For those readers who grew up reading J.K. Rowling’s Harry Potter series, switching away from her world of magic and adolescence to the small town world of Pagford is like hearing your favorite band from high school’s new album- the voice is the same, but it’s grown up. The issues Rowling portrayed through her latest novel proved to be a far cry from any Harry and his friends faced, which is why I suspect so many people have negatively commented on this book.
Although initially slow, the plot revolved neatly on the vacancy left by Barry Fairweather, picking up pace as Rowling pushed through the stories of the adults and the adolescents in Pagford. The power struggle is gripping, and the story rapidly pulls the reader in, emotionally and mentally and demands a response.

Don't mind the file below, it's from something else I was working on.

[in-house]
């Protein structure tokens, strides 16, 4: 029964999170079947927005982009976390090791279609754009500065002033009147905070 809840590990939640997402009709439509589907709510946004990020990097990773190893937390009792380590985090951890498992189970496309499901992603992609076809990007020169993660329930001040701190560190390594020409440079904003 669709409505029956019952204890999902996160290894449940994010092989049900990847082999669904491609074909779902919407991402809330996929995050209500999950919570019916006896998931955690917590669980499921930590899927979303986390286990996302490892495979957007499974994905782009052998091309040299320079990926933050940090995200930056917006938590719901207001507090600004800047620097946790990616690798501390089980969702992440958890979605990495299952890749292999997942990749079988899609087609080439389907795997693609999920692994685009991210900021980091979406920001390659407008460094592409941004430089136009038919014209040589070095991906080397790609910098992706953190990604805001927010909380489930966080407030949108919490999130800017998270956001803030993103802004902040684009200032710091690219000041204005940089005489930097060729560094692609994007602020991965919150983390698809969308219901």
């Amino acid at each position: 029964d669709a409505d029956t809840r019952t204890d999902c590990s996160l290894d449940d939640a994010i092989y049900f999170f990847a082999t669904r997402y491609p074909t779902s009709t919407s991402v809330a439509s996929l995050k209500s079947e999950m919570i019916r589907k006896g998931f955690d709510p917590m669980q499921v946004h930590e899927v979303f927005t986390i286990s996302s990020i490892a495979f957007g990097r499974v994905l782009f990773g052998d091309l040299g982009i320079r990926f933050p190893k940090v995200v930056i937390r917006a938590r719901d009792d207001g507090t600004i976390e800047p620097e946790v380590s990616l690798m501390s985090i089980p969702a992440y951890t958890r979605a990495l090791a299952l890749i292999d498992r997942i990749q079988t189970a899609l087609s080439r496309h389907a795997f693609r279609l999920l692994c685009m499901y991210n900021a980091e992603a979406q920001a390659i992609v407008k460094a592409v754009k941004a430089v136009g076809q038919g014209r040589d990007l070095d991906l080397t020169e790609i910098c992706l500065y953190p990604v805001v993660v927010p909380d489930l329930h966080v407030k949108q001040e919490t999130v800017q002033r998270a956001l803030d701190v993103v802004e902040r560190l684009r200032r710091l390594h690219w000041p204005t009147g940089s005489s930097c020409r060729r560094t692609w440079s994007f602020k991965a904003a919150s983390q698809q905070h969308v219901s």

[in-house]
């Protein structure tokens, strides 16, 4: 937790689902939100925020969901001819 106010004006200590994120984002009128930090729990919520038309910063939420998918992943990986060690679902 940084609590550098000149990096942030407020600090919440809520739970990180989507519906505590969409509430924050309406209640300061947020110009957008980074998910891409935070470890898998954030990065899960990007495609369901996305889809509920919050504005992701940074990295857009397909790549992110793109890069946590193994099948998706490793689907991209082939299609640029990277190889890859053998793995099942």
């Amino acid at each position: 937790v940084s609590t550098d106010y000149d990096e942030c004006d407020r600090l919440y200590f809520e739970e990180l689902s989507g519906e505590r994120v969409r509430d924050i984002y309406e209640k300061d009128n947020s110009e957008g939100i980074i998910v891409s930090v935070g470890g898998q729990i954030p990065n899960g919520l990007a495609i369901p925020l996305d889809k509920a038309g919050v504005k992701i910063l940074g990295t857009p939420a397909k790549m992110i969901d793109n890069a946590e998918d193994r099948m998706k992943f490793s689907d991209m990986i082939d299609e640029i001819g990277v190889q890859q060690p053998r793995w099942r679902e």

Layering the plot with class struggle, marital problems, the angst and trouble of teenagers, domestic abuse, and the basest of humanity’s qualities, Rowling somehow manages to tie it all off with a bittersweet ending. This novel was deliciously familiar and a literary piece of genius (as always), but not appropriate for younger teens or children.